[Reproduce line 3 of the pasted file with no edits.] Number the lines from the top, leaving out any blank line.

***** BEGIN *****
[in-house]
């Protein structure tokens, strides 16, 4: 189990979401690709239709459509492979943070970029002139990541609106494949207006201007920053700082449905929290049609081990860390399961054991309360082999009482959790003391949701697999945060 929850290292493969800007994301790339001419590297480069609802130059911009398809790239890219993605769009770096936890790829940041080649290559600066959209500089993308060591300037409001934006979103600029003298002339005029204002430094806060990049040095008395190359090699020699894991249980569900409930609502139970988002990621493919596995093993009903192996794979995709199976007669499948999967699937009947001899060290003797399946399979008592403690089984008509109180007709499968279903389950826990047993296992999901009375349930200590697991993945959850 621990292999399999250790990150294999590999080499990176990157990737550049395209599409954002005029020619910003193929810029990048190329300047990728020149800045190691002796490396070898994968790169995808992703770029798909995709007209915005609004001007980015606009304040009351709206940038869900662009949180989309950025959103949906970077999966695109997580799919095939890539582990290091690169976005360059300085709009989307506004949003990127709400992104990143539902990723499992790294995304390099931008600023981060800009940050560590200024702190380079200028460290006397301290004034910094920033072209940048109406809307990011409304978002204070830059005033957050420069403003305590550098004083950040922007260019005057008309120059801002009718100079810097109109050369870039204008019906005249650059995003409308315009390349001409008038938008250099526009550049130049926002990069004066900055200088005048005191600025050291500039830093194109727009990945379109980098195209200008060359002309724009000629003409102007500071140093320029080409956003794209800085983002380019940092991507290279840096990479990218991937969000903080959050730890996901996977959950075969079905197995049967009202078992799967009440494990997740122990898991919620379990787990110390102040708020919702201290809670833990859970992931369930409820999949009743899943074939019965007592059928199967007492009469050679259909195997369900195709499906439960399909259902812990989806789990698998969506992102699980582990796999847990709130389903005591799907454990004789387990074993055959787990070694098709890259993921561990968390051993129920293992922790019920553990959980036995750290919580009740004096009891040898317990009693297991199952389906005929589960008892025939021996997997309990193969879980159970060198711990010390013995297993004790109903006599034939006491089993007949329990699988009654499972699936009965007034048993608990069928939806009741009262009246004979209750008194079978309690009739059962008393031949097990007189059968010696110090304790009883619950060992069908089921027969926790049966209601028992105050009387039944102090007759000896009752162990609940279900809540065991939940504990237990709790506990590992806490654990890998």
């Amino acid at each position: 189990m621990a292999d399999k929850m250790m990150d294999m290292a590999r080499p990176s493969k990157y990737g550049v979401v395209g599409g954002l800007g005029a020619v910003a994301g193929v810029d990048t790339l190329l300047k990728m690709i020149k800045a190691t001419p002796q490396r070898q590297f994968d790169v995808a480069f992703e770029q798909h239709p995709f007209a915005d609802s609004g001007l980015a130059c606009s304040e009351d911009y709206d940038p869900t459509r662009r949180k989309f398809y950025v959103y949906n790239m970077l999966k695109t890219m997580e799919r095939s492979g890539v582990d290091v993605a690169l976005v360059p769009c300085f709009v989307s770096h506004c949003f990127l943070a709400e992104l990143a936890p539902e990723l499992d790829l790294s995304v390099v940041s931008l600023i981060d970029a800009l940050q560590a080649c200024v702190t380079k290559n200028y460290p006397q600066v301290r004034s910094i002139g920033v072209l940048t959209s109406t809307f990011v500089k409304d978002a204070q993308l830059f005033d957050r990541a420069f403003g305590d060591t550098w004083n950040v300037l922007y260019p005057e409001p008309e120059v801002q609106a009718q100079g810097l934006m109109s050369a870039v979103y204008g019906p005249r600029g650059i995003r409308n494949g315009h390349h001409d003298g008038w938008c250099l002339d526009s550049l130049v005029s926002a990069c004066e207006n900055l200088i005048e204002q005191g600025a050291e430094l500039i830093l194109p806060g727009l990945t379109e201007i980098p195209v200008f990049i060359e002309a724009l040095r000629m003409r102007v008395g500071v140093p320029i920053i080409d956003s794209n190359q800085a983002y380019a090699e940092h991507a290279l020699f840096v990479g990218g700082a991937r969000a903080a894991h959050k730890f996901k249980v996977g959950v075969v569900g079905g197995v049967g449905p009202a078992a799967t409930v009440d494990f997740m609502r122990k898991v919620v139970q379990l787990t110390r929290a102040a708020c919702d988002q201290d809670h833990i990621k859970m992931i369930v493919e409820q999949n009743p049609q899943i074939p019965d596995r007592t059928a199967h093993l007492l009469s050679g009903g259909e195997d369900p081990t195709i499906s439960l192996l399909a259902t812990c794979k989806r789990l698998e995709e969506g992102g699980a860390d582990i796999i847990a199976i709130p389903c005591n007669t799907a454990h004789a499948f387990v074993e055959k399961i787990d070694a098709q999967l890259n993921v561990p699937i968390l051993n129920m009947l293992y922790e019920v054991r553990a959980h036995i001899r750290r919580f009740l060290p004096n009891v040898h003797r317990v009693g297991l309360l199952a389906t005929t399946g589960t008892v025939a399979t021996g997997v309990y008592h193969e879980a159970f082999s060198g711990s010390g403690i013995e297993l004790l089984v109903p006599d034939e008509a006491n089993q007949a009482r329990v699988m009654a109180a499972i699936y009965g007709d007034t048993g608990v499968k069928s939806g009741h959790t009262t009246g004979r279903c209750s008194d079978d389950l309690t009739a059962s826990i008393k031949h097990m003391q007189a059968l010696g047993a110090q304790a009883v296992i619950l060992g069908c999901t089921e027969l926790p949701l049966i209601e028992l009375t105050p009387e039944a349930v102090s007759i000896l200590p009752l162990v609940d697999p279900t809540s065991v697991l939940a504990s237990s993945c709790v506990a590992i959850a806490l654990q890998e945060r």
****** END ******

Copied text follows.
């Amino acid at each position: 189990m621990a292999d399999k929850m250790m990150d294999m290292a590999r080499p990176s493969k990157y990737g550049v979401v395209g599409g954002l800007g005029a020619v910003a994301g193929v810029d990048t790339l190329l300047k990728m690709i020149k800045a190691t001419p002796q490396r070898q590297f994968d790169v995808a480069f992703e770029q798909h239709p995709f007209a915005d609802s609004g001007l980015a130059c606009s304040e009351d911009y709206d940038p869900t459509r662009r949180k989309f398809y950025v959103y949906n790239m970077l999966k695109t890219m997580e799919r095939s492979g890539v582990d290091v993605a690169l976005v360059p769009c300085f709009v989307s770096h506004c949003f990127l943070a709400e992104l990143a936890p539902e990723l499992d790829l790294s995304v390099v940041s931008l600023i981060d970029a800009l940050q560590a080649c200024v702190t380079k290559n200028y460290p006397q600066v301290r004034s910094i002139g920033v072209l940048t959209s109406t809307f990011v500089k409304d978002a204070q993308l830059f005033d957050r990541a420069f403003g305590d060591t550098w004083n950040v300037l922007y260019p005057e409001p008309e120059v801002q609106a009718q100079g810097l934006m109109s050369a870039v979103y204008g019906p005249r600029g650059i995003r409308n494949g315009h390349h001409d003298g008038w938008c250099l002339d526009s550049l130049v005029s926002a990069c004066e207006n900055l200088i005048e204002q005191g600025a050291e430094l500039i830093l194109p806060g727009l990945t379109e201007i980098p195209v200008f990049i060359e002309a724009l040095r000629m003409r102007v008395g500071v140093p320029i920053i080409d956003s794209n190359q800085a983002y380019a090699e940092h991507a290279l020699f840096v990479g990218g700082a991937r969000a903080a894991h959050k730890f996901k249980v996977g959950v075969v569900g079905g197995v049967g449905p009202a078992a799967t409930v009440d494990f997740m609502r122990k898991v919620v139970q379990l787990t110390r929290a102040a708020c919702d988002q201290d809670h833990i990621k859970m992931i369930v493919e409820q999949n009743p049609q899943i074939p019965d596995r007592t059928a199967h093993l007492l009469s050679g009903g259909e195997d369900p081990t195709i499906s439960l192996l399909a259902t812990c794979k989806r789990l698998e995709e969506g992102g699980a860390d582990i796999i847990a199976i709130p389903c005591n007669t799907a454990h004789a499948f387990v074993e055959k399961i787990d070694a098709q999967l890259n993921v561990p699937i968390l051993n129920m009947l293992y922790e019920v054991r553990a959980h036995i001899r750290r919580f009740l060290p004096n009891v040898h003797r317990v009693g297991l309360l199952a389906t005929t399946g589960t008892v025939a399979t021996g997997v309990y008592h193969e879980a159970f082999s060198g711990s010390g403690i013995e297993l004790l089984v109903p006599d034939e008509a006491n089993q007949a009482r329990v699988m009654a109180a499972i699936y009965g007709d007034t048993g608990v499968k069928s939806g009741h959790t009262t009246g004979r279903c209750s008194d079978d389950l309690t009739a059962s826990i008393k031949h097990m003391q007189a059968l010696g047993a110090q304790a009883v296992i619950l060992g069908c999901t089921e027969l926790p949701l049966i209601e028992l009375t105050p009387e039944a349930v102090s007759i000896l200590p009752l162990v609940d697999p279900t809540s065991v697991l939940a504990s237990s993945c709790v506990a590992i959850a806490l654990q890998e945060r």